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Decommissioning & Environmental Sciences
The mission of the Decommissioning and Environmental Sciences (DES) Division is to promote the development and use of those skills and technologies associated with the use of nuclear energy and the optimal management and stewardship of the environment, sustainable development, decommissioning, remediation, reutilization, and long-term surveillance and maintenance of nuclear-related installations, and sites. The target audience for this effort is the membership of the Division, the Society, and the public at large.
Conference on Nuclear Training and Education: A Biennial International Forum (CONTE 2023)
February 6–9, 2023
Amelia Island, FL|Omni Amelia Island Resort
The Standards Committee is responsible for the development and maintenance of voluntary consensus standards that address the design, analysis, and operation of components, systems, and facilities related to the application of nuclear science and technology. Find out What’s New, check out the Standards Store, or Get Involved today!
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Nuclear Science and Engineering
Fusion Science and Technology
A review of workforce trends in the nuclear community
The nuclear community is undergoing a moment of unprecedented interest and growth not seen in decades. The passage of the bipartisan Infrastructure Investment and Jobs Act and the Inflation Reduction Act are providing a multitude of new funding opportunities for the nuclear community, and not just the current fleet. A mix of technologies and reactor types are being evaluated and deployed, with Vogtle Units 3 and 4 coming on line later this year, the Advanced Reactor Demonstration Projects of X-energy and TerraPower, and NuScale’s work with Utah Associated Municipal Power Systems to build a first-of-a-kind small modular reactor, making this is an exciting time to join the nuclear workforce.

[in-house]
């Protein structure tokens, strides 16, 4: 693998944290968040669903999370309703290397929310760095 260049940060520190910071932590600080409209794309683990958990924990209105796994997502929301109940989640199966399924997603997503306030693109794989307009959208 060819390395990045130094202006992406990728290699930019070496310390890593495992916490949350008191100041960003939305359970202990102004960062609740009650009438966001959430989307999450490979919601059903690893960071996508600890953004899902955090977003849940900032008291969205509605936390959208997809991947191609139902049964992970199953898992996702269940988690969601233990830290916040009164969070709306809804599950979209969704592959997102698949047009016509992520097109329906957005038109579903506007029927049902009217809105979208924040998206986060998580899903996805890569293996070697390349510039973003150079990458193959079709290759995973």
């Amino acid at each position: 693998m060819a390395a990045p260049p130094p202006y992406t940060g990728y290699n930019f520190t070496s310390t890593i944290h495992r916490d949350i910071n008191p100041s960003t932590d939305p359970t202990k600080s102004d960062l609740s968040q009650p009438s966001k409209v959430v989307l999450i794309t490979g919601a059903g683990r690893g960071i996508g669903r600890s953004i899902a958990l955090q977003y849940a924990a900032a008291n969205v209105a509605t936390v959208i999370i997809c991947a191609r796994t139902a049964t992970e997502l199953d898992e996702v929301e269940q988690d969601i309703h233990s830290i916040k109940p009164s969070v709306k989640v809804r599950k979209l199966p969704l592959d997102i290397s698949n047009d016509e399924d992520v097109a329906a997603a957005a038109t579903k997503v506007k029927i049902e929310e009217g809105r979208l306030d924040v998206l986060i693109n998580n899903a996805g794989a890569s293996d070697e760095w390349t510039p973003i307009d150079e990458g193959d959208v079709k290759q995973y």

Hongjie Zhang, Alice Ying, Mohamed Abdou, Masashi Shimada, Bob Pawelko, Seungyon Cho
Fusion Science and Technology | Volume 72 | Number 3 | October 2017 | Pages 416-425
Technical Paper | doi.org/10.1080/15361055.2017.1333826
Articles are hosted by Taylor and Francis Online.
A mathematical model for permeation of multi-components (H2, T2, HT) through a RAFM (Reduced activation ferritic/martensitic) membrane was described based on kinetic theory. Experimental conditions of tritium permeation for ARAA (Advanced Reduced Activation Alloy) material performed at INL were recreated in simulations for model validation. Both numerical simulations and experimental data indicated that the presence of hydrogen reduces tritium permeation rate significantly in low tritium partial pressure with 1000 ppm (0.1%) hydrogen-helium gas mixture at 1atm. Experimental behavior of tritium permeation flux dependence on tritium isotope partial pressure confirmed the kinetic theory. i.e., it still follows diffusion-controlled, square root dependence, with T2 partial pressures and a linear dependence HT pressure even though it is in a diffusion-controlled regime. In addition, the numerical model was validated with literature data for mono-isotope permeation through oxidized and clean MANET II (MArtensitic for NET) samples under surface-controlled and diffusion-controlled regimes. The simulation results agreed well with the experimental data, which indicated that the mono permeation rate through the oxidized sample is much lower (~2 orders) than clean sample and the permeation rate is proportional to p1 and p0.5 for oxidized and clean MANET II samples, respectively.